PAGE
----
by Irving A
The New York Times recently published an article on the power of databases when it comes to searching for donors worldwide. The founder of the photography website Photojojo recently announced on Twitter that he has been diagnosed with acute leukemia and needs an urgent bone marrow donor. Over 14,000 friends and fans offered their support and money to seek donors. His post on Twitter sparked a web of blog posts reaching thousands over social media. Through blog posts thousands of potential marrow donors have registered to attend a “Brown Bones Benefit Party.” During the event nonprofit organizations will cover costs for lab tests and data maintenance. Similarly, other events will take place across the United States and around the world with the same purpose: find a bone marrow donor.
When potential donors are registered and screened their genetic markers are stored in a database for other organizations to refer to when seeking donors for other patients. Databases simplify the process for others to locate perfect matching genetic makeup. However, testing donors and maintaining a database is very expensive. There really isn’t a way to fund this until patients or insurance companies are billed for donations. Yet, the costs for maintaining the database are even higher and it is very difficult for nonprofit organizations to fund them alone. Although many countries are realizing that there is a high demand for a donor registration database, there is no clarity on how to achieve it or fund it.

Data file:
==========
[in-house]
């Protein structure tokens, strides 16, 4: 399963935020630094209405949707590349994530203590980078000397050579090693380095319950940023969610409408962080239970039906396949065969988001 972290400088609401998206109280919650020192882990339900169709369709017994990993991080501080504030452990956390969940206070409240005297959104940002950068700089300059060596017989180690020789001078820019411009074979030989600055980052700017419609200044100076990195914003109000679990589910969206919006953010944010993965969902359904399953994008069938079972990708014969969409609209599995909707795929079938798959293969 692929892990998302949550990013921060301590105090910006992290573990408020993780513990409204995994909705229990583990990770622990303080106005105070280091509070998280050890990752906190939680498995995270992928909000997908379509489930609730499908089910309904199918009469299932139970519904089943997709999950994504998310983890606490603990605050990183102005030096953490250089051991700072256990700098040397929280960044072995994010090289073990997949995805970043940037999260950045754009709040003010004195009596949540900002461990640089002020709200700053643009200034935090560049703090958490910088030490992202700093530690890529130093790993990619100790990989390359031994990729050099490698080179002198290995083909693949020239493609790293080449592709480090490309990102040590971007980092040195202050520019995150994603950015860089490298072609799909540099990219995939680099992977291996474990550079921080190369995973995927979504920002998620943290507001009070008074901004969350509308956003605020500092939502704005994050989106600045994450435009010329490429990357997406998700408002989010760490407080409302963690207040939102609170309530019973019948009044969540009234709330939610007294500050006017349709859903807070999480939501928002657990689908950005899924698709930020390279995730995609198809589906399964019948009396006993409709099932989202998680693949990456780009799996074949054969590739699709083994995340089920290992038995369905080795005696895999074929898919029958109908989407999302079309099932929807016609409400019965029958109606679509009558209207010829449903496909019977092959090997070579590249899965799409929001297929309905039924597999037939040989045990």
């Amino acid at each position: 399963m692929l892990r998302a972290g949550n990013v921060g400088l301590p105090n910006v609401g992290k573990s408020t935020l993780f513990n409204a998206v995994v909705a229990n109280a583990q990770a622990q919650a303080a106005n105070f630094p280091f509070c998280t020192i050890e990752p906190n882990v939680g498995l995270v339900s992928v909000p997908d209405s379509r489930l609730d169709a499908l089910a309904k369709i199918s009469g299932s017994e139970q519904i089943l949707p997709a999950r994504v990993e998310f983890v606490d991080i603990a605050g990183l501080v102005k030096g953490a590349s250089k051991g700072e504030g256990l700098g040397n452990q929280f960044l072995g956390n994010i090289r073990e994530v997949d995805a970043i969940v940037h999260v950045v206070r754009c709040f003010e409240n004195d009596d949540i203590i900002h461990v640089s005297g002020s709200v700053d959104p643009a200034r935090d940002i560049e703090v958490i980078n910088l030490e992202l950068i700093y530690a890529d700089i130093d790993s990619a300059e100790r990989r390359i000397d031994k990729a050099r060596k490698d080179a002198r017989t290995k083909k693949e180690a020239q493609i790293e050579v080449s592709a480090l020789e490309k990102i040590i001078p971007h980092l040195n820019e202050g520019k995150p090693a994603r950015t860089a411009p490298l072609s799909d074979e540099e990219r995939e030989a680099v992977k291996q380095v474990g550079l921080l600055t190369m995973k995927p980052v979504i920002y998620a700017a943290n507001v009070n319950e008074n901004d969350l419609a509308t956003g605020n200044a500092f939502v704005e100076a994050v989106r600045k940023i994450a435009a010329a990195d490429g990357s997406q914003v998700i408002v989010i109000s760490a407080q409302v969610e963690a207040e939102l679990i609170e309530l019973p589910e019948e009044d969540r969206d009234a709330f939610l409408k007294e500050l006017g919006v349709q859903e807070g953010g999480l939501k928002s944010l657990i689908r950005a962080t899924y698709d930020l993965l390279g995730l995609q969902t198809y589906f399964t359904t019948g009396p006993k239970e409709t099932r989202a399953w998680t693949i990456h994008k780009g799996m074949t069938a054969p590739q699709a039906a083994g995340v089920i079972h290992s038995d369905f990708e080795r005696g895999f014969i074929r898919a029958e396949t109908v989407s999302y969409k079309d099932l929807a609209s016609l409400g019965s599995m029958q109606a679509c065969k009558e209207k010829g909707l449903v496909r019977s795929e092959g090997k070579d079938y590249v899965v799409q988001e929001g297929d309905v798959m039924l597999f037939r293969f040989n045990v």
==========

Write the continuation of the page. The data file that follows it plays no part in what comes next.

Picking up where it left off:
Timmons, H. (2011, October 30). Wanted: brown bones. Retrieved from http://india.blogs.nytimes.com/2011/10/13/wanted-brown-bones/?scp=10&sq=database&st=cse